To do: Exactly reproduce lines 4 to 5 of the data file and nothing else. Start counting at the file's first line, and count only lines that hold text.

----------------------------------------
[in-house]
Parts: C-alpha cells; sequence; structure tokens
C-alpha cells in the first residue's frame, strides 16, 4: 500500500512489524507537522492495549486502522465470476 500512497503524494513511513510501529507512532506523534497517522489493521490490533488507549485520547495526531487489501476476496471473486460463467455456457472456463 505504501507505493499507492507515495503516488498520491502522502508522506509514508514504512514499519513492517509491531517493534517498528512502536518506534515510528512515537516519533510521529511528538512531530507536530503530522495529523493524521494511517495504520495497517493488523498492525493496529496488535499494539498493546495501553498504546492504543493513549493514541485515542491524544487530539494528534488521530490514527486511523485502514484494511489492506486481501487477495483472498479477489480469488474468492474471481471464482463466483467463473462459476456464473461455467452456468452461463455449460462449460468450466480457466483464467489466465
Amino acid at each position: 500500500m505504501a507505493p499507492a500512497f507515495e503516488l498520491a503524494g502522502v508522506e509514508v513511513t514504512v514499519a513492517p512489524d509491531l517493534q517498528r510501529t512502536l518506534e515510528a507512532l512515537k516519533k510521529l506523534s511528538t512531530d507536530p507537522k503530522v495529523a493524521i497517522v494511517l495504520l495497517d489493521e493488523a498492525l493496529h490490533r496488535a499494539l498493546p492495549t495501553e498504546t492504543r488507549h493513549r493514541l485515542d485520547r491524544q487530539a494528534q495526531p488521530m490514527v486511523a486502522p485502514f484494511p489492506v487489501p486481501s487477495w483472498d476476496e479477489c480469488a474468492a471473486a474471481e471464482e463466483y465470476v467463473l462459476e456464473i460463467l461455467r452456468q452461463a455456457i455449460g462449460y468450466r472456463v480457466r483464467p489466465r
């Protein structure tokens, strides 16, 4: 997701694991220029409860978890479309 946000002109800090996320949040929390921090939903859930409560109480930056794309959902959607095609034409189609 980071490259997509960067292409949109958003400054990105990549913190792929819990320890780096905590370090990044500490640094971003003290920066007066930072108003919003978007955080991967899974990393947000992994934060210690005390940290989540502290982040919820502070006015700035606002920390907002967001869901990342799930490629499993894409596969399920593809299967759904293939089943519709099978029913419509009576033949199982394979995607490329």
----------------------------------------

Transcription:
Amino acid at each position: 500500500m505504501a507505493p499507492a500512497f507515495e503516488l498520491a503524494g502522502v508522506e509514508v513511513t514504512v514499519a513492517p512489524d509491531l517493534q517498528r510501529t512502536l518506534e515510528a507512532l512515537k516519533k510521529l506523534s511528538t512531530d507536530p507537522k503530522v495529523a493524521i497517522v494511517l495504520l495497517d489493521e493488523a498492525l493496529h490490533r496488535a499494539l498493546p492495549t495501553e498504546t492504543r488507549h493513549r493514541l485515542d485520547r491524544q487530539a494528534q495526531p488521530m490514527v486511523a486502522p485502514f484494511p489492506v487489501p486481501s487477495w483472498d476476496e479477489c480469488a474468492a471473486a474471481e471464482e463466483y465470476v467463473l462459476e456464473i460463467l461455467r452456468q452461463a455456457i455449460g462449460y468450466r472456463v480457466r483464467p489466465r
């Protein structure tokens, strides 16, 4: 997701694991220029409860978890479309 946000002109800090996320949040929390921090939903859930409560109480930056794309959902959607095609034409189609 980071490259997509960067292409949109958003400054990105990549913190792929819990320890780096905590370090990044500490640094971003003290920066007066930072108003919003978007955080991967899974990393947000992994934060210690005390940290989540502290982040919820502070006015700035606002920390907002967001869901990342799930490629499993894409596969399920593809299967759904293939089943519709099978029913419509009576033949199982394979995607490329």